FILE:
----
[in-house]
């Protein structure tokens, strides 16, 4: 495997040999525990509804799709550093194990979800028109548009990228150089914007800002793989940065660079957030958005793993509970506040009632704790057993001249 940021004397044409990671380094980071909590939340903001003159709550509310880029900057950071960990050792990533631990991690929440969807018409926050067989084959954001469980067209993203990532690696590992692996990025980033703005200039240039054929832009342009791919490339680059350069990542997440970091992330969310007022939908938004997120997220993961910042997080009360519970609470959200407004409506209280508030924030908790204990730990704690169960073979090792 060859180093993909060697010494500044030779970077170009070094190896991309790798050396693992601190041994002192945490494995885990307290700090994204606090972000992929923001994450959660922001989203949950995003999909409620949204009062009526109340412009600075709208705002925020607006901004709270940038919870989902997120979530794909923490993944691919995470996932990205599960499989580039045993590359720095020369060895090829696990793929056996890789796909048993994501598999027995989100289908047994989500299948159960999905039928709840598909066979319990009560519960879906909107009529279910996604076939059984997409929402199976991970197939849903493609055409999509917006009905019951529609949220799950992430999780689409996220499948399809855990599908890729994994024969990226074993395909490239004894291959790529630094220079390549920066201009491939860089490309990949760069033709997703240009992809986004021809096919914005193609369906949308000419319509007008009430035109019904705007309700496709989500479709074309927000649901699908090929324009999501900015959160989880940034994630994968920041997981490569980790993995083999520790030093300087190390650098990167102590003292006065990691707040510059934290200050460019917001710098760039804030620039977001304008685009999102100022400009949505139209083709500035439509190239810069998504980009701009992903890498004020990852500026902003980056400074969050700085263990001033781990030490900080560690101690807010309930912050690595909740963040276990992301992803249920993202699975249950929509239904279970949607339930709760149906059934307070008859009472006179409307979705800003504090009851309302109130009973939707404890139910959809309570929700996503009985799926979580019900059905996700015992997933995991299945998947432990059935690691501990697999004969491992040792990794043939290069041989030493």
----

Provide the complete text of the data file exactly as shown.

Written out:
[in-house]
């Protein structure tokens, strides 16, 4: 495997040999525990509804799709550093194990979800028109548009990228150089914007800002793989940065660079957030958005793993509970506040009632704790057993001249 940021004397044409990671380094980071909590939340903001003159709550509310880029900057950071960990050792990533631990991690929440969807018409926050067989084959954001469980067209993203990532690696590992692996990025980033703005200039240039054929832009342009791919490339680059350069990542997440970091992330969310007022939908938004997120997220993961910042997080009360519970609470959200407004409506209280508030924030908790204990730990704690169960073979090792 060859180093993909060697010494500044030779970077170009070094190896991309790798050396693992601190041994002192945490494995885990307290700090994204606090972000992929923001994450959660922001989203949950995003999909409620949204009062009526109340412009600075709208705002925020607006901004709270940038919870989902997120979530794909923490993944691919995470996932990205599960499989580039045993590359720095020369060895090829696990793929056996890789796909048993994501598999027995989100289908047994989500299948159960999905039928709840598909066979319990009560519960879906909107009529279910996604076939059984997409929402199976991970197939849903493609055409999509917006009905019951529609949220799950992430999780689409996220499948399809855990599908890729994994024969990226074993395909490239004894291959790529630094220079390549920066201009491939860089490309990949760069033709997703240009992809986004021809096919914005193609369906949308000419319509007008009430035109019904705007309700496709989500479709074309927000649901699908090929324009999501900015959160989880940034994630994968920041997981490569980790993995083999520790030093300087190390650098990167102590003292006065990691707040510059934290200050460019917001710098760039804030620039977001304008685009999102100022400009949505139209083709500035439509190239810069998504980009701009992903890498004020990852500026902003980056400074969050700085263990001033781990030490900080560690101690807010309930912050690595909740963040276990992301992803249920993202699975249950929509239904279970949607339930709760149906059934307070008859009472006179409307979705800003504090009851309302109130009973939707404890139910959809309570929700996503009985799926979580019900059905996700015992997933995991299945998947432990059935690691501990697999004969491992040792990794043939290069041989030493």